Hedrick and Salem Police Chief Trevor Womack didn’t address written questions Wednesday about those steps, when they were taken or how the action was documented.
Records released by the city of Salem showed the police chief soon after the collision was discounting that anyone would be charged in the cyclist’s death.
Salem police issued their first press release about the collision a day later, identifying the driver by name but not by occupation. That prompted City Councilor Virginia Stapleton to write to Womack the next morning, after a citizen urged her in an email to look into whether the driver would be charged in the cyclist’s death.
“When I got the press release yesterday I had a feeling that there wouldn’t be charges, I’m hoping I’m wrong and would like to hear from you on this as soon as the investigation is complete,” Councilor Virginia Stapleton said in an email.
Womack responded that all charging decisions are made by the district attorney’s office.
“I will say though that serious charges, such as aggravated vehicular homicide, normally arise from accidents involving egregious driving behaviors/gross negligence, such as driving while intoxicated or very excessive speeds above the speed limit,” the chief wrote in an email. “A good number of fatal collisions occur without gross negligence being involved or proven by the facts. Fatal collision investigations and charging decisions can also take months to complete.”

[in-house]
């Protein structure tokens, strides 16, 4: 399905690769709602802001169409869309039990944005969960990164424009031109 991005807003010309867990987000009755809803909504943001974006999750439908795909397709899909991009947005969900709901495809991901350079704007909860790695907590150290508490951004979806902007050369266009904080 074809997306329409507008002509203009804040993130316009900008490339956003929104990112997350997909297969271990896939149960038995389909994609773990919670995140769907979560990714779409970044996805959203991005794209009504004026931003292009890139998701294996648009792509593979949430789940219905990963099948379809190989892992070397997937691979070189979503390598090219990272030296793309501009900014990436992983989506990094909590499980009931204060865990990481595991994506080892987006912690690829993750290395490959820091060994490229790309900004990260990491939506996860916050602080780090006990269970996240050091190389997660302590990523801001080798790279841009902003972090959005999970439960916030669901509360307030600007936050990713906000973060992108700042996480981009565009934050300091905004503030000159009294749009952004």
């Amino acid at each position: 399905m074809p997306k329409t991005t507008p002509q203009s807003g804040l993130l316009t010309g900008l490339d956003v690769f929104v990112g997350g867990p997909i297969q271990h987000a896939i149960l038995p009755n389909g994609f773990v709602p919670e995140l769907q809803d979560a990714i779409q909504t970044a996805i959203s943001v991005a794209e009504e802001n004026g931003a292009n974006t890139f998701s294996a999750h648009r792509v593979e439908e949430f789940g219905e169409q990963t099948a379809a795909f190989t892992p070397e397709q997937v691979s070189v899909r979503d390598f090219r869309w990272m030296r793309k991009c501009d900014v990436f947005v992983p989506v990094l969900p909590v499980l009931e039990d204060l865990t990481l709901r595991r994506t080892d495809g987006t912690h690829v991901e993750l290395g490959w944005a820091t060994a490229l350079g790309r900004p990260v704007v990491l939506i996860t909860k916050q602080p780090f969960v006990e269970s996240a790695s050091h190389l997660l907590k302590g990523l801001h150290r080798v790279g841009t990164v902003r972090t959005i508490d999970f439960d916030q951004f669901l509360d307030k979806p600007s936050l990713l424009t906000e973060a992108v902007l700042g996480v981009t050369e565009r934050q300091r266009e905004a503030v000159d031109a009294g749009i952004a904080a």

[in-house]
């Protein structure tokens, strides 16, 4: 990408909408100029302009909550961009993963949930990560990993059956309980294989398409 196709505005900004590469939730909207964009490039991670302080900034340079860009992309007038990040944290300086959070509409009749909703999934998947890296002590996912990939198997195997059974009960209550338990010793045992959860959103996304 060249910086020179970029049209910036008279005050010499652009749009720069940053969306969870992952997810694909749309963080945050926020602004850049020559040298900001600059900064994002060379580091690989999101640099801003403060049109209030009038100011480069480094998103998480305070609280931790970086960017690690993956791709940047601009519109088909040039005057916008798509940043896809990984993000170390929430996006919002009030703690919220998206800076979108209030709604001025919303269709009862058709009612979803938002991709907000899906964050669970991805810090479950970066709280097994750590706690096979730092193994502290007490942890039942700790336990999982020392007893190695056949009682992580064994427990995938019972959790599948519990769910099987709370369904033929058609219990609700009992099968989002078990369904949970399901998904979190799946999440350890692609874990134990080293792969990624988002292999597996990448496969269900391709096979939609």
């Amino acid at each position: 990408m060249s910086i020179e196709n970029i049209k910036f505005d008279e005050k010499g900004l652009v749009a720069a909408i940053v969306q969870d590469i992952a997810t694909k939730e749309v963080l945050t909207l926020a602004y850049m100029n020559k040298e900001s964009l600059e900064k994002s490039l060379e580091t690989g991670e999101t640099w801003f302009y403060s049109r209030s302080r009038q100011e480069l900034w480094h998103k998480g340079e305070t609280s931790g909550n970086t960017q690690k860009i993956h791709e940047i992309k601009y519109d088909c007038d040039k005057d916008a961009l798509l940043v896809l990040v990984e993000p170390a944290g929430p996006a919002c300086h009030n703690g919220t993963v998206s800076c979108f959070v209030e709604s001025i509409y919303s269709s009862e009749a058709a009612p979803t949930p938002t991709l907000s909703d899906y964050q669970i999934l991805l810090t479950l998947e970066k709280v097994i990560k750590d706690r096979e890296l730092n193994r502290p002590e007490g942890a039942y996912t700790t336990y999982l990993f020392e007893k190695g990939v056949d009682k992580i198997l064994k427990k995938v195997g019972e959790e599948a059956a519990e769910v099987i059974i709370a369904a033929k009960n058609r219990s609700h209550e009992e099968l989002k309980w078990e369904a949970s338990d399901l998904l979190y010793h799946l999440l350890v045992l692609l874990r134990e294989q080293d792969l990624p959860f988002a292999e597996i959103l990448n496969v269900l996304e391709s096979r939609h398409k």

Contact reporter Ardeshir Tabrizian: [email protected] or 503-929-3053.
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Ardeshir Tabrizian has covered criminal justice and housing for Salem Reporter since September 2021. As an Oregon native, his award-winning watchdog journalism has traversed the state. He has done reporting for The Oregonian, Eugene Weekly and Malheur Enterprise.